Planting a book is not like planting a bomb
Of all obscure experiences nested within other obscure experiences, how fares the finding of a well-thumbed English language paperback of 'The Mind of Adolf Hitler' planted on a random shelf of the Chinese Language Bookstore in Balmoral?
I was with a friend who can read a substantial half-assful of fanti, whereas I can read rudimentary jianti. But at that point, thrown off by the sudden appearance of, not only the mind, but the face of Hitler, we were between us unable to quite figure out what section of the bookstore we were in. 'What the fuck is this doing here?' I wondered politely. 'I don't get it,' said my friend Al. The store clerk was also baffled: 'Uh... it's not ours...' he said redundantly. He took it and leafed through it for about five seconds, then put it under his desk like a confiscated porno.
Ever get the feeling you're being left clues to someone else's slow mental breakdown?
Morningside for rife!
While stuffing face at QQ Rice, Al and I watched real-life 13-year old replicas of the bro'Town boys mucking around with their basketballs in the forecourt, except with Jeff the Maori replaced by Jeff the Chinese (and he wasn't no Wong from Hong Kong). We watched them from the window, giggling, and they looked at us watching them, and giggled back. Then they took off towards Yummy Court.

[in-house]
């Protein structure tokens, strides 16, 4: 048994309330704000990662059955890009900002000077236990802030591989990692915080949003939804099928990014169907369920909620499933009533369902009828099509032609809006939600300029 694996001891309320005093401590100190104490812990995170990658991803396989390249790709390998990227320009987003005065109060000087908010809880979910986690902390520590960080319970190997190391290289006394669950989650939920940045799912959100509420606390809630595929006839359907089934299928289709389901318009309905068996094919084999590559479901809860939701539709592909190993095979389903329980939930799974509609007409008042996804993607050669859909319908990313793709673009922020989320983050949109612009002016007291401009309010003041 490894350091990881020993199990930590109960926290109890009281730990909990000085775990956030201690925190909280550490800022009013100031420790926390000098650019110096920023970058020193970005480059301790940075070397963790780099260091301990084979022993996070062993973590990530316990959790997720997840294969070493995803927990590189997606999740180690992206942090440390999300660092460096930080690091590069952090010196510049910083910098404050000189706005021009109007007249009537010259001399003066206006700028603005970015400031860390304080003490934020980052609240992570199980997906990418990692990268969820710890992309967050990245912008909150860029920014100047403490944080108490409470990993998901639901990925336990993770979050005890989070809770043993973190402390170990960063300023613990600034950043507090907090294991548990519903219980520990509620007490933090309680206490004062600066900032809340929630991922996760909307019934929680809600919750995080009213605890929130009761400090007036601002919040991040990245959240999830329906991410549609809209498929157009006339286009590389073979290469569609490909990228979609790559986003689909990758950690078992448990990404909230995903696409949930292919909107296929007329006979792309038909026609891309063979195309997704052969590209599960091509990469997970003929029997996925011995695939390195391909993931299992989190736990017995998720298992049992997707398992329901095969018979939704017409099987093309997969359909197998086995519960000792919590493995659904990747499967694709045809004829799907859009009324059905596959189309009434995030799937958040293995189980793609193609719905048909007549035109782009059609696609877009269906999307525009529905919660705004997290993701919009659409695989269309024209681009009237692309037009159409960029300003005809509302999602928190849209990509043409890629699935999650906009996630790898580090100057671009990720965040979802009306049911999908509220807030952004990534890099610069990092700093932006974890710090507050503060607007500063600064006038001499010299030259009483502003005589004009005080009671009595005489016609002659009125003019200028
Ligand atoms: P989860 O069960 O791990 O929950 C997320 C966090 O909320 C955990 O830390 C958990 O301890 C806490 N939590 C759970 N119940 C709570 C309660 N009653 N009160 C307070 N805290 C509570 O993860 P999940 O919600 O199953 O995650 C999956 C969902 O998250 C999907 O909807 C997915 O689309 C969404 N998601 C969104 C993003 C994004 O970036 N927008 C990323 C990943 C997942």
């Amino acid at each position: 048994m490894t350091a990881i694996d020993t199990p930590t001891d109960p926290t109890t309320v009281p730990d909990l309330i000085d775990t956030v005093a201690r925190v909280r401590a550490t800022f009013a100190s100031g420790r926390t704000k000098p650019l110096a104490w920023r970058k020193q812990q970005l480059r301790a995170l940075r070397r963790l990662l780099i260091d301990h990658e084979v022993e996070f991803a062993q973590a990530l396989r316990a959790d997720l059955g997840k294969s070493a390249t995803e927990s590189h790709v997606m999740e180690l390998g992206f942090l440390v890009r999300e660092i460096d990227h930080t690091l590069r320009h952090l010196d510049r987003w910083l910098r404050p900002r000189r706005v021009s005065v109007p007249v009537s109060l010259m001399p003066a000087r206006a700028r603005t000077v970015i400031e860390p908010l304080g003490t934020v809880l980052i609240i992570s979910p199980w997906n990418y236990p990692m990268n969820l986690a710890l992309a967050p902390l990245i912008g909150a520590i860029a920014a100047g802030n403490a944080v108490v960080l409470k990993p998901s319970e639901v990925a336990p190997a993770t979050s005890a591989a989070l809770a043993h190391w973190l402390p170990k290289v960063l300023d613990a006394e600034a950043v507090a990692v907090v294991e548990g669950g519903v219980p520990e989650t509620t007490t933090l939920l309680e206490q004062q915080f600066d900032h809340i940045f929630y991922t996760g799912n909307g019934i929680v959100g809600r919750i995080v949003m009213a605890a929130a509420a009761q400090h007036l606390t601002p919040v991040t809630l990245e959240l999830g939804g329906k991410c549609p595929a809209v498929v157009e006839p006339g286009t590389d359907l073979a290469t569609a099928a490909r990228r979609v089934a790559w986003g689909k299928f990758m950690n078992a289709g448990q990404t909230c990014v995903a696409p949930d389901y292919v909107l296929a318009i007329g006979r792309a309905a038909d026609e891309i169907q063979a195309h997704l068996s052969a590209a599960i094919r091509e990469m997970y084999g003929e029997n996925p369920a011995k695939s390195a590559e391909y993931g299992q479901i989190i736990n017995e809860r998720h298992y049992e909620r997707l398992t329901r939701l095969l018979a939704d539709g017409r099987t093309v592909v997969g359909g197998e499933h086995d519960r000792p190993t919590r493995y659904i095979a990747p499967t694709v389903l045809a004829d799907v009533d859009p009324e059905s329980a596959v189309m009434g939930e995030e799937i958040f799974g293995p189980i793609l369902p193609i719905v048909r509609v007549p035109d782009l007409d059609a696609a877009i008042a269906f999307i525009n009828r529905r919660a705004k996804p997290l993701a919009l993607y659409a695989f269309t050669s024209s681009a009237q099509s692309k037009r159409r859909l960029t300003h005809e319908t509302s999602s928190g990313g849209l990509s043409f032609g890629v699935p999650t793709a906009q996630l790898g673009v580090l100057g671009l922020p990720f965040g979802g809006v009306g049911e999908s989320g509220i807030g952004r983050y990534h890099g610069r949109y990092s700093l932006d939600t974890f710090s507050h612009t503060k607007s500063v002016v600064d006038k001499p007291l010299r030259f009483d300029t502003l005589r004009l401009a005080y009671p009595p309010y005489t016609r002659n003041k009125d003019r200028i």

Buddhist street-preachers really are less annoying than Christians or Hare Krishnas
'Excuse me, are you from Auckland? I was wondering where I could find..." It was a cute, cheeky little East or Southeast Asian guy wearing a cap, jeans, an orange polar-fleece Kathmandu jacket, with an armful of books and a kiwi accent. "...all the intelligent women wearing black raincoats and ...black boots with short dark hair and wearing hats...'
I shook my head grinning and stalked onwards with a swish of my raincoat.
'Nah nah, hold up, just kidding, I'm not like that,' he protested, 'I'm a monk, see?' He lifted his cap to show his shaved head.
Ah. Orange. Kathmandu. It all seemed to make sense. Kind of.
'Do you do yoga or meditate?' he asked.
'Are you a buddhist?'
'No, but my family is Chinese, so we use some traditional practices, but not in a religious way. You know, gong fu, qi gong, they have some overlap with Buddhism, but they're not 'religious'. But anyway, don't worry about me, I'm good.'
Oh but he hustled and bustled (so cheeky! so adorable!) and started spinning some charming line about the different guises of spirituality using clothing as a metaphor (Orange, Kathmandu, the joke just got better and better), trying to work the ethnic angle a little, and then said:
'If you want to have a look at this book, we're trying to hook people back into ancient Eastern thought and wisdom...'
He flipped open the cover of his book, and the end-papers were a busy pastel hippy-montage of the advancement of the human spirit to enlightenment, as represented by rosy-cheeked blondes rising out of the primordial sludge and replicating in ever-more-Aryan ways towards nirvana.
'But dude... those people are white.'
'Oh... you know, we're trying to appeal to a Western audience.'
I laughed some more, and he laughed too, and let me walk off into the rain.